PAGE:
Bill Evans — piano, keyboards
Marc Johnson — bass
Eliot Zigmund — drums
Larry Schneider — flute, tenor saxophone, soprano saxophone
Toots Thielemans — harmonica
It looks like next Tuesday’s International Jazz Day Global Concert in Istanbul is shaping up to be a real blockbuster, with likes of Wayne Shorter, Robert Glasper, Terrence Blanchard, Jean-Luc Ponty, Milton Nascimento, Anat Cohen and a host of other stars from around the world scheduled to perform.
Can’t make it to Istanbul? First, check out this IJD2013 teaser reel and peruse the International Jazz Day site and youtube channel. Then, get your peeps together and hit the Main Line Jazz Fest Jazz Day event at Classic Coachwork Group on Tuesday, April 30, 6-9pm.
Jazz is really about the human experience. It’s about the ability of human beings to take the worst of circumstances and struggles and turn it into something creative and constructive. That’s something that’s built into the fiber of every human being. And I think that’s why people can respond to it. They feel the freedom in it. And the attributes of jazz are also admirable. It’s about dialogue. It’s about sharing. And teamwork. It’s in the moment, and it’s nonjudgmental.
Herbie Hancock, UNESCO ambassador and chairman of the Thelonious Monk Institute of Jazz
On Tuesday, April 30, musicians, artists, scholars, students and jazz lovers all over the world will gather to celebrate and learn about jazz, its rich heritage, and its potential to inspire intercultural dialogue, cooperation and communication. Join Main Line Jazz Fest as we kick off our 10th anniversary year and mark International Jazz Day with a special celebration and the announcement of our 2013 festival lineup. Special thanks to our sponsor Classic Coachwork Group, whose shop will host our pop-up jazz club. Hope to see you there!RSVP to info@mainlinejazz or on Facebook.
When students are allowed to learn jazz then they become more creative in every aspect of their life. They learn in music to respect, accept, tolerate each other and fight back with love and peace. — Danilo Pérez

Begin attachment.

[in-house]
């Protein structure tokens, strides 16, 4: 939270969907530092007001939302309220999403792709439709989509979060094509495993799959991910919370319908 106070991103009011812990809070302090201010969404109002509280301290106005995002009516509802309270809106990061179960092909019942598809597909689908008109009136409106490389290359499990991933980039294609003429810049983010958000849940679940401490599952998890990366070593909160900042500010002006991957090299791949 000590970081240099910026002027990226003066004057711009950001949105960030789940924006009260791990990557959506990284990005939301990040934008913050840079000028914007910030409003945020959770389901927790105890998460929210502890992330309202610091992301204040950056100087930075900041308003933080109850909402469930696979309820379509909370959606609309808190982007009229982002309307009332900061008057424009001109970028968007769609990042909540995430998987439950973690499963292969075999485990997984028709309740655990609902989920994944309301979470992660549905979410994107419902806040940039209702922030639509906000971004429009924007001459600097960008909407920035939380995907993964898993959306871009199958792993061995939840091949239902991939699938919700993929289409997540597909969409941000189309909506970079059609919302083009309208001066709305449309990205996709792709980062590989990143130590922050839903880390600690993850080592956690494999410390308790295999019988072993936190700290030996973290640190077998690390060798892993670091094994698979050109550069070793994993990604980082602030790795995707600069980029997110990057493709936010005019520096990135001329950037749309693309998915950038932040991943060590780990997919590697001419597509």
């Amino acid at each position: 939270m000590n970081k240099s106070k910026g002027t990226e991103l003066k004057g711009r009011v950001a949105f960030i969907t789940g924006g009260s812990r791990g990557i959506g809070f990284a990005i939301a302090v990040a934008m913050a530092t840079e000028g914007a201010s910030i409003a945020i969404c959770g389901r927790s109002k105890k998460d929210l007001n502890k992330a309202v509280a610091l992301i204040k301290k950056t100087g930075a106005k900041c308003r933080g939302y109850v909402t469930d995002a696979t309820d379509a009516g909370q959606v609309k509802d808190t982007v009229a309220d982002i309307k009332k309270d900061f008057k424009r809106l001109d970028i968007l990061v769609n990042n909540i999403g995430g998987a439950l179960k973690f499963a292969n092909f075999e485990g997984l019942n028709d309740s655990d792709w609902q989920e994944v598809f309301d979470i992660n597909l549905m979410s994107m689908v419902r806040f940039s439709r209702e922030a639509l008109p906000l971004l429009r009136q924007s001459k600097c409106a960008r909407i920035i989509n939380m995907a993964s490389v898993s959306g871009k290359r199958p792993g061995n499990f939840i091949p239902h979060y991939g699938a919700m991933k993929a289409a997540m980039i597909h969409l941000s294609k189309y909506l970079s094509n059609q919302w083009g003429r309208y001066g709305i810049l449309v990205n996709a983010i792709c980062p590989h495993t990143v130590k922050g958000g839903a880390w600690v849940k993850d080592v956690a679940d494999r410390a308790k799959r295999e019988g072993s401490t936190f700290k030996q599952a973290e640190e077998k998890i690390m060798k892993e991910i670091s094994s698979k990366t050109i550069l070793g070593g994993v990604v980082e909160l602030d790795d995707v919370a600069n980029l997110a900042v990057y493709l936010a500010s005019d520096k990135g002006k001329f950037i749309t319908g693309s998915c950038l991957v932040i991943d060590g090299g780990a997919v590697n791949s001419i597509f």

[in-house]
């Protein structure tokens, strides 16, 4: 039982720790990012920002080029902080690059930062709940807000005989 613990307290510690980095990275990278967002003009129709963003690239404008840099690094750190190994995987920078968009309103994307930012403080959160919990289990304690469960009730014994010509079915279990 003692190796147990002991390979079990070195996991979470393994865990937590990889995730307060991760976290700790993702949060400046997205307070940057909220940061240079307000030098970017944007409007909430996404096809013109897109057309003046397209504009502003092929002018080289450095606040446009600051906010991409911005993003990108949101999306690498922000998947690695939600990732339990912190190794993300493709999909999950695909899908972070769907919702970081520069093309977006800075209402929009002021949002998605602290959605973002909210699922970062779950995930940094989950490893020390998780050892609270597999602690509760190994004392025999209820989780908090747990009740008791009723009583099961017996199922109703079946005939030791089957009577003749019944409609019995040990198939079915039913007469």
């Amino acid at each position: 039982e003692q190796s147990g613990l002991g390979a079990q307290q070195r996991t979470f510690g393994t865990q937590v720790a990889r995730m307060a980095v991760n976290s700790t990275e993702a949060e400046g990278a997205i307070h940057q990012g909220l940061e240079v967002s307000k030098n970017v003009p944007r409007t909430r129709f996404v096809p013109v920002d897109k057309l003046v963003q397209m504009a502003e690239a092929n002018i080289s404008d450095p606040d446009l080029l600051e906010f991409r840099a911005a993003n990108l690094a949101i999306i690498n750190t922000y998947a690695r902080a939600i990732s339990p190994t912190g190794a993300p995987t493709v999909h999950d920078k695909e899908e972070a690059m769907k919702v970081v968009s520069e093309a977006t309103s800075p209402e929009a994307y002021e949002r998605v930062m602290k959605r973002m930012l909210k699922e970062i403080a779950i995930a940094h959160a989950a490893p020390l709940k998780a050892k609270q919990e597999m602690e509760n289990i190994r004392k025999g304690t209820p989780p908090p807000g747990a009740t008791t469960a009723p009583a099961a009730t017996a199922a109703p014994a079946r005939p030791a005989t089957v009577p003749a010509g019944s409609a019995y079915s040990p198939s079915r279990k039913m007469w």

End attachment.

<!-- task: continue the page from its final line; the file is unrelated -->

UNESCO Artist for Peace Danilo Pérez plans to wrap up Jazz Appreciation Month next Tuesday at Boston’s Berklee Global Jazz Institute. But this Friday, Philadelphians can get a jump on International Jazz Day and join the pianist/composer on musical journey to his homeland. Make that his homeland circa 1513. Perez’s time-travelling opus Panama 500 recounts the journey of Spanish explorer Vasco Núñez de Balboa, a conquistador who traversed the isthmus of Panama and was the first European to reach the Pacific from the New World. The piece combines traditional folkloric, jazz and classical elements with creative improvisation. Says Pérez, “It’s about the Pacific Ocean talking to me in a dream, telling me the story of the ocean as a holder of the secrets of the ages.”
Danilo Pérez’s Panama 500, a musical presentation of Philadelphia International Festival of the Arts. Friday, April 26, 8pm, at the Kimmel Center. With Brian Blade (drums), Ben Street (bass), Roman Diaz (percussion) and Alex Hargreaves (violin).
Main Line Jazz and Food Festival Organizers invite you to join musicians and jazz lovers around the world in celebrating International Jazz Day. While the official event is being celebrated in Istanbul Turkey this year, we will be celebrating right here in Wayne! Gather some friends and come to Classic Coachwork Group in Wayne for an evening of sultry jazz, savory food and sexy fashion. We will have a pop up jazz club right there to preview our main event.
Tuesday, April 30 6:00 – 9:00 pm
Classic Coachwork Group
228 E. Lancaster Avenue
We were thrilled to have group of ultra talented musicians grace our stage last year.